“Honestly, we did not at any time sit down somewhere to decide or plan to relocate to Okun land, neither did we even envisage that it would happen. However, as some relocated, found the people to be accomodating and the land fertile just like what we have back home, many more joined till we now have a large Tiv farming community here.
“The unique thing about the land here is that it has not been over cultivated; in fact, a vast majority of the land has never been cultivated because they are not commercial farmers. They farm for consumption mostly making our coming timely and mutually rewarding for us and them”, Samuel said.
An older Tiv man, who gave his name simply as Terzengwe, coming to the Kogi community has been a blessing in disguise, adding that though he is not happy having to flee his ancestral home because of some strangers, he has been enjoying peace of mind and practicing his profession without hindrance.
“It was not easy at first, because it is not easy for me, at my age to be suddenly uprooted from my home and land and displaced in a land I practically knew nothing about. But after spending a few weeks in a camp, some of us decided to find the proverbial ‘green pastures’ which where we are now symbolises.
“The people have been good to us and the land is friendly, giving us bountiful harvest yearly. Even our hosts are happy because our farming activities have attracted more people to come to do business in Ayetoro especially. You have trucks coming from different places to buy yam and farm produce in large quantities. Even the community people have confessed to us that it has never been this good.
“However, for me, it is a mixed feeling; I am missing my home while at the same time, I am enjoying the new lease of life here. There is no way someone like me will not be attached to my ancestral home because that is the only source of livelihood I had known all my life before the unfortunate attacks started”, Terzengwe said.
The Iyaloja of Kajola Market, Ayetoro Gbede, Chief Mrs. Elizabeth Bello (JP), in a chat with DAILY POST, commended the Tiv for their hard work since they got to the community, praising them for reviving farming which was already gradually becoming extinct.
“I must say that the Tiv people are doing very well in Ayetoro, and we can feel the impact of their presence. They came at a time when the community was beginning to depend on food stuff from other surrounding communities because farming was greatly on the decline. We have an aging farming population without support from the young ones. The younger generation have shown that they do not have any interest in farming or Agriculture.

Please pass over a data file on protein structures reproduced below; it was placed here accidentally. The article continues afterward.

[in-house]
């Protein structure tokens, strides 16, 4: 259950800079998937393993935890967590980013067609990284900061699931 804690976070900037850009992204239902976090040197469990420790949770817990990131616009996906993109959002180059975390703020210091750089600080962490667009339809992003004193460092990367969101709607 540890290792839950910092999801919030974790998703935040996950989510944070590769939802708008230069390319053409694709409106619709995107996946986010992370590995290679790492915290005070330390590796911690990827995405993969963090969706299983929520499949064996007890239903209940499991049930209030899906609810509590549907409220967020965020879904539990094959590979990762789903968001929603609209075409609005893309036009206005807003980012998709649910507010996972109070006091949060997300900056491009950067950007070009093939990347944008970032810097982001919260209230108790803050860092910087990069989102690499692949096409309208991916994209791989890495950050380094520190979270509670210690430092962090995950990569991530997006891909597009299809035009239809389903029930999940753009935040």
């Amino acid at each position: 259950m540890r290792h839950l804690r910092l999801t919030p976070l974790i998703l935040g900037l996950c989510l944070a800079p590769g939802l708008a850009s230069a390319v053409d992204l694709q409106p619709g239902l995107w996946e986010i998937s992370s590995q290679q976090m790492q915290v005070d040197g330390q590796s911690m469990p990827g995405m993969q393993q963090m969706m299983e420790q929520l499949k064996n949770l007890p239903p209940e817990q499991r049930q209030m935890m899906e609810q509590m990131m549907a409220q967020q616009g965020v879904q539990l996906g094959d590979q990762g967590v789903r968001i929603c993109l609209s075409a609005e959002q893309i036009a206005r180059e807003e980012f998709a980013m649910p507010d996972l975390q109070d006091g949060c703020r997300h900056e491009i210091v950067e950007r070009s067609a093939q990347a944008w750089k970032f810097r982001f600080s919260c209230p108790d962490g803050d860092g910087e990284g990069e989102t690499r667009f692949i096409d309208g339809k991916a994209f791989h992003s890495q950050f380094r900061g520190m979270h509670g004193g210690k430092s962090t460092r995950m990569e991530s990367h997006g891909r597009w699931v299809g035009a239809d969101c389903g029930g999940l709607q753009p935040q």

“Our youths are more interested in education and those who do not have the opportunity or interest will rather do some other things instead of taking to farming. So the Tiv people reversed the losses we were making in agriculture, that today we can boast of being one of the largest growers and suppliers of yams around. And apart from yams, we have rice, maize, Guinea Corn, vegetables such as tomatoes, pepper and many others in commercial quantity”, Mrs Bello said.
On the relationship between the locals and Tiv people, Mrs Bello believes it has been excellent, adding that Ayetoro are tolerant and accommodating to a fault.
“The people of Ayetoro Gbede are very accommodating and tolerant. You cannot fault our hospitality, so our Tiv friends have been well received and I can attest to it that they are having a good time in our community. At least there has not been an incident to suggest the contrary. But I must say here that these people too must continue to relate well and behave as good guests so that we can continue to enjoy the peace and tranquility currently in place”, the Iyaloja said.
Though the Tiv seem to have found a new home in Okun land, especially within Ijumu communities, they have, however, expressed fears that what they ran away from in Benue may be starring them in the face in Kogi. According to them, they have had one or two brushes with herdsmen in the bushes where they farm, an experience they would not want to go through again.
“Though we have had good working and living here, some of us have had some encounters with Fulani herdsmen in some of our farms. We honestly believe we have put all that behind us and would not want to walk that road again. We are however hoping that things are handled urgently by the state government and the communities so that they don’t degenerate to our kind of experiences at home. But things degenerate, we may be forced to move again”, Samuel, the youth leader said.
Credit; DAILY POST